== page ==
A good office chair helps you sit correctly. It should:

  • Support the upper and lower back
  • Offer the ability to adjust the height and to recline
  • Include armrests (and why not a headrest)
  • Offer comfort padding on the back and seat

2. An Adjustable Desk

A standing desk, also called a stand-up desk, is basically a desk that allows you to adjust the height, so you can work comfortably while sitting or standing.

Besides, all the health benefits that it provides like reducing back pain, lowering your blood sugar levels, and improving your mood. A sit-to-stand desk will also boost your productivity and increase your activity during the day.

3. An Ergonomic Keyboard

If you do a lot of typing, an ergonomic keyboard might be a desk necessity.

Ergonomic keyboards are mainly designed to reduce strain by keeping your hands, wrists, and arms at more comfortable, natural positions than you can get with the standard ones.

We recommend The Kinesis Freestyle Edge RGB. (link to Amazon)

It’s a fully split design. You can position the halves of the keyboard as close together or as far apart as you’d like, in order to reduce shoulder strain and neck tension. It also has palm support and the ability to tent it to 5, 10, or 15 degrees.

4. An Ergonomic Mouse

If you are a designer, a programmer, or working a job that requires a lot of mouse movement, you know the cramping you feel in your hands and wrists from hours of working at the computer.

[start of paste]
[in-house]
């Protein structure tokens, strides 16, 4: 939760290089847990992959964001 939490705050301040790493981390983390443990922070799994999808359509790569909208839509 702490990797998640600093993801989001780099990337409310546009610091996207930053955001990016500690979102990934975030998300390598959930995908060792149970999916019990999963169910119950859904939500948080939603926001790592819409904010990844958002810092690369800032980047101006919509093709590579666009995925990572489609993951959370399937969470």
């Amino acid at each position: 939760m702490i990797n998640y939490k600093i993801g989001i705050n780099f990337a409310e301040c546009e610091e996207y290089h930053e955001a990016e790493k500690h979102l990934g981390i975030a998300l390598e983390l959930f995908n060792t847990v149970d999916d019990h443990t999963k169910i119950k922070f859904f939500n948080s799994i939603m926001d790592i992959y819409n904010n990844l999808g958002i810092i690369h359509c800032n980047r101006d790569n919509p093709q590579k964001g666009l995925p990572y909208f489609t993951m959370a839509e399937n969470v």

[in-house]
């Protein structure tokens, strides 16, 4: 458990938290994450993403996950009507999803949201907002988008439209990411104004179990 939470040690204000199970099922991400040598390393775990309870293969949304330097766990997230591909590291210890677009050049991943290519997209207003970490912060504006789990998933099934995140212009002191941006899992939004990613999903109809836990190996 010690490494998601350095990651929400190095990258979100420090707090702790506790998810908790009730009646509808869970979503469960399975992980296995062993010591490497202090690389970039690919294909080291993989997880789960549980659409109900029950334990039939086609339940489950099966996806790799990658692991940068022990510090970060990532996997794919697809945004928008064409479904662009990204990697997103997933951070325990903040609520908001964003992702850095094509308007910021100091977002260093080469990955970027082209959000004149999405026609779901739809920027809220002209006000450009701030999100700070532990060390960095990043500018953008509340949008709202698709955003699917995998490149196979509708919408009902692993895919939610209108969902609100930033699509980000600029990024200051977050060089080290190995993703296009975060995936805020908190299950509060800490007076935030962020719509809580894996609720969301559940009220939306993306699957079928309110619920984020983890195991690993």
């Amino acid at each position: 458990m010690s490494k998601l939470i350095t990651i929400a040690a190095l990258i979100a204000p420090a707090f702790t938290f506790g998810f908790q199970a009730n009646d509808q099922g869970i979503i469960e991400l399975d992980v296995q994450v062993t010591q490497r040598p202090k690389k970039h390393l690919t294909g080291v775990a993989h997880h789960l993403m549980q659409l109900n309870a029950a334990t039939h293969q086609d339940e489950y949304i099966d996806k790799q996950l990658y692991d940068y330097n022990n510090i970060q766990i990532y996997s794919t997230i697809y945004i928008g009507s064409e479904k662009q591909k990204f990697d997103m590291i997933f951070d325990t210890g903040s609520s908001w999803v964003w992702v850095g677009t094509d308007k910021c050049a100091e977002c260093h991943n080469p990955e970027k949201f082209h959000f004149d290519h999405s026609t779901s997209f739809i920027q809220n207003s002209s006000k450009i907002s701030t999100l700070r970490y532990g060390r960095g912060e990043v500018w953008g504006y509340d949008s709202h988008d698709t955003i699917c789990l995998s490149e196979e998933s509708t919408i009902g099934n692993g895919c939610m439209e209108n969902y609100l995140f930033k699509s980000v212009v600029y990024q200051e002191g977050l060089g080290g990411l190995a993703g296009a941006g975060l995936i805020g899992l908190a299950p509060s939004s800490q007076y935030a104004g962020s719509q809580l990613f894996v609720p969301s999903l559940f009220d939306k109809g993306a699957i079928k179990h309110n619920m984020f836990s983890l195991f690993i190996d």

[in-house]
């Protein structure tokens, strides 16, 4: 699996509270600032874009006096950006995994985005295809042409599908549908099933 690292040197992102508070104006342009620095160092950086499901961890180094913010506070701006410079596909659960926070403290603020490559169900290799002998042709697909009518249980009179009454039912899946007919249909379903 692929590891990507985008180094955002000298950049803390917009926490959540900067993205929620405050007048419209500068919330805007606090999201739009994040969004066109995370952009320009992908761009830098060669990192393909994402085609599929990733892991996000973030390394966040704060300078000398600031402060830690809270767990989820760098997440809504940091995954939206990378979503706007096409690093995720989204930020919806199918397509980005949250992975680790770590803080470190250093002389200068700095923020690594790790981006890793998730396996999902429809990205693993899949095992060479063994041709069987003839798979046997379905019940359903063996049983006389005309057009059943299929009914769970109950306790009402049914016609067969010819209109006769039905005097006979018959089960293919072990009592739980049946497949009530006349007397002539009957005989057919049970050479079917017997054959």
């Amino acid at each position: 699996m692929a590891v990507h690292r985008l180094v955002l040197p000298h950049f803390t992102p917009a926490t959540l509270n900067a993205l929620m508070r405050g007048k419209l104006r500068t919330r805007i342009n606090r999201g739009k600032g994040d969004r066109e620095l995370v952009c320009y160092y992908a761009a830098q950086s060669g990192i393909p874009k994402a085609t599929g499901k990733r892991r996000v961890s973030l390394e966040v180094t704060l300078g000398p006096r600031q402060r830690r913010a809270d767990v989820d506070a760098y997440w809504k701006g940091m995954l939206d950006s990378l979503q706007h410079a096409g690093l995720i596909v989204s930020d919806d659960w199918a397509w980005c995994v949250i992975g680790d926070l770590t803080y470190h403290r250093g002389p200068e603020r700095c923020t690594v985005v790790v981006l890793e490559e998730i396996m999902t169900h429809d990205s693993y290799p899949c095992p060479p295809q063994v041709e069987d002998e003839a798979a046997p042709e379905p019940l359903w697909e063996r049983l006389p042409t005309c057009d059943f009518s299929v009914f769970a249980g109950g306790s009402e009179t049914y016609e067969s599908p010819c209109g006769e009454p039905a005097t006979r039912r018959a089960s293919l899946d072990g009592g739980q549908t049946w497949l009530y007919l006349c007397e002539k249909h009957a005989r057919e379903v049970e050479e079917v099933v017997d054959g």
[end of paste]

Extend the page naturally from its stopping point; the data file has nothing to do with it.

A standard computer mouse forces wrist pronation and stress on tendons, which can lead to repetitive stress injuries and long-term damage.

An ergonomic mouse is designed to require less grip strength than a traditional mouse. We recommend Logitech MX Master 2S Wireless Mouse.(link to Amazon)

Change Your Position Every 30 Min

Studies recommend moving for short periods every 30 minutes or so when sitting for extended intervals to increase blood flow and re-energize the body.

Something as simple as a 30-minute power walk can help counteract the negative effects of prolonged sitting and engage the muscles needed for good posture.

Basic yoga poses can also help in stretching and strengthening the muscles such as those in the back, neck, and hips that get tense when sitting.

Stay Within Your Reach Zone

Anything that you constantly use (your phone, mouse, or water bottle) can be a stressor on your body if you’re always reaching out to grab it. Instead of forcing your body to overwork and be in an uncomfortable position, keep these must-use items within your reach zone.

Use A Headset

If you spend a lot of time on the phone, try exchanging your handset for a headset. Repeatedly cradling the phone between your ear and shoulder can strain the muscles in your neck.

Rest Your Eyes

Avoid eye fatigue by resting and refocusing your eyes periodically. Look away from the monitor and focus on something in the distance. Rest your eyes by covering them with your palms for 10-15 seconds.

What About When I’m Not Using A Computer?

We’ve seen how to sit well at a desk with computer.

When not in front of a computer, like at home, the right sitting position remains almost the same:

  • Back against the chair,
  • Shoulders relaxed (not hunched),
  • Feet flat on the ground,
  • Arms and legs parallel to the floor.

Once at home, relax. But always pay attention to your posture. The correct posture is not only when seated in your office chair, but also when watching TV or having dinner with family.